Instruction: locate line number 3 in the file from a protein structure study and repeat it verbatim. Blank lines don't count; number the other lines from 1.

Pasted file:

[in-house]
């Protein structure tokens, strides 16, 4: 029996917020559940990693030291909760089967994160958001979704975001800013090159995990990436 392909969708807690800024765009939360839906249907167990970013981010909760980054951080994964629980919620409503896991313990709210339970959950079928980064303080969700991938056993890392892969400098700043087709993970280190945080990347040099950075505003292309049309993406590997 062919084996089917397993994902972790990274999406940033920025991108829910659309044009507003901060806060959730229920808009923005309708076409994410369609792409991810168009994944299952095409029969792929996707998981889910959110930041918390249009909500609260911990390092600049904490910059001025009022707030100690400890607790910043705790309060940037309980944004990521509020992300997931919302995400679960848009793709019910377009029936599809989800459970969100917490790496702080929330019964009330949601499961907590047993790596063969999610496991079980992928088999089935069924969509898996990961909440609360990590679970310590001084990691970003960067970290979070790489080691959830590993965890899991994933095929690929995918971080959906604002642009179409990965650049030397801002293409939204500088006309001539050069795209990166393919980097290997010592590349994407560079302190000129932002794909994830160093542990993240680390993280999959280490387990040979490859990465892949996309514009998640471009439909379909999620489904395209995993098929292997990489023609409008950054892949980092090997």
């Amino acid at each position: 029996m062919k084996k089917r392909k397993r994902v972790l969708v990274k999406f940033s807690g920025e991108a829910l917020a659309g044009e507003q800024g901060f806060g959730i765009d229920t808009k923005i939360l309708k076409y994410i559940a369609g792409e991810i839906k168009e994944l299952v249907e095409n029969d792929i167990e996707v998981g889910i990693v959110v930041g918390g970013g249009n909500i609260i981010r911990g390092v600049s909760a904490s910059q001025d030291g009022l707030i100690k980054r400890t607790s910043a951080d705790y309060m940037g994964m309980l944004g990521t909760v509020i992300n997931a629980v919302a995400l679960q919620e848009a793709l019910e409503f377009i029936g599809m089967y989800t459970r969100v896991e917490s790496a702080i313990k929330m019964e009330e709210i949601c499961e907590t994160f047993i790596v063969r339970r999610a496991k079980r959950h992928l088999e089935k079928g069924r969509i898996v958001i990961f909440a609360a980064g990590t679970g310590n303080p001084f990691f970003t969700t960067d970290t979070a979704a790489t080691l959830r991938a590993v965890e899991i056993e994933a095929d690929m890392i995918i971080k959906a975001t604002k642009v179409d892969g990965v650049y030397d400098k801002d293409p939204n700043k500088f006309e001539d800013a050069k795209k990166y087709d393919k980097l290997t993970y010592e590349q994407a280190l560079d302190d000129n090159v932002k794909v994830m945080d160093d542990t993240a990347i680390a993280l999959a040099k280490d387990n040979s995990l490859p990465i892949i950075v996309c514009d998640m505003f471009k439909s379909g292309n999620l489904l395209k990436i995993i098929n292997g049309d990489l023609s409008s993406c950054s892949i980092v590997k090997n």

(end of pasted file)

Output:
């Amino acid at each position: 029996m062919k084996k089917r392909k397993r994902v972790l969708v990274k999406f940033s807690g920025e991108a829910l917020a659309g044009e507003q800024g901060f806060g959730i765009d229920t808009k923005i939360l309708k076409y994410i559940a369609g792409e991810i839906k168009e994944l299952v249907e095409n029969d792929i167990e996707v998981g889910i990693v959110v930041g918390g970013g249009n909500i609260i981010r911990g390092v600049s909760a904490s910059q001025d030291g009022l707030i100690k980054r400890t607790s910043a951080d705790y309060m940037g994964m309980l944004g990521t909760v509020i992300n997931a629980v919302a995400l679960q919620e848009a793709l019910e409503f377009i029936g599809m089967y989800t459970r969100v896991e917490s790496a702080i313990k929330m019964e009330e709210i949601c499961e907590t994160f047993i790596v063969r339970r999610a496991k079980r959950h992928l088999e089935k079928g069924r969509i898996v958001i990961f909440a609360a980064g990590t679970g310590n303080p001084f990691f970003t969700t960067d970290t979070a979704a790489t080691l959830r991938a590993v965890e899991i056993e994933a095929d690929m890392i995918i971080k959906a975001t604002k642009v179409d892969g990965v650049y030397d400098k801002d293409p939204n700043k500088f006309e001539d800013a050069k795209k990166y087709d393919k980097l290997t993970y010592e590349q994407a280190l560079d302190d000129n090159v932002k794909v994830m945080d160093d542990t993240a990347i680390a993280l999959a040099k280490d387990n040979s995990l490859p990465i892949i950075v996309c514009d998640m505003f471009k439909s379909g292309n999620l489904l395209k990436i995993i098929n292997g049309d990489l023609s409008s993406c950054s892949i980092v590997k090997n």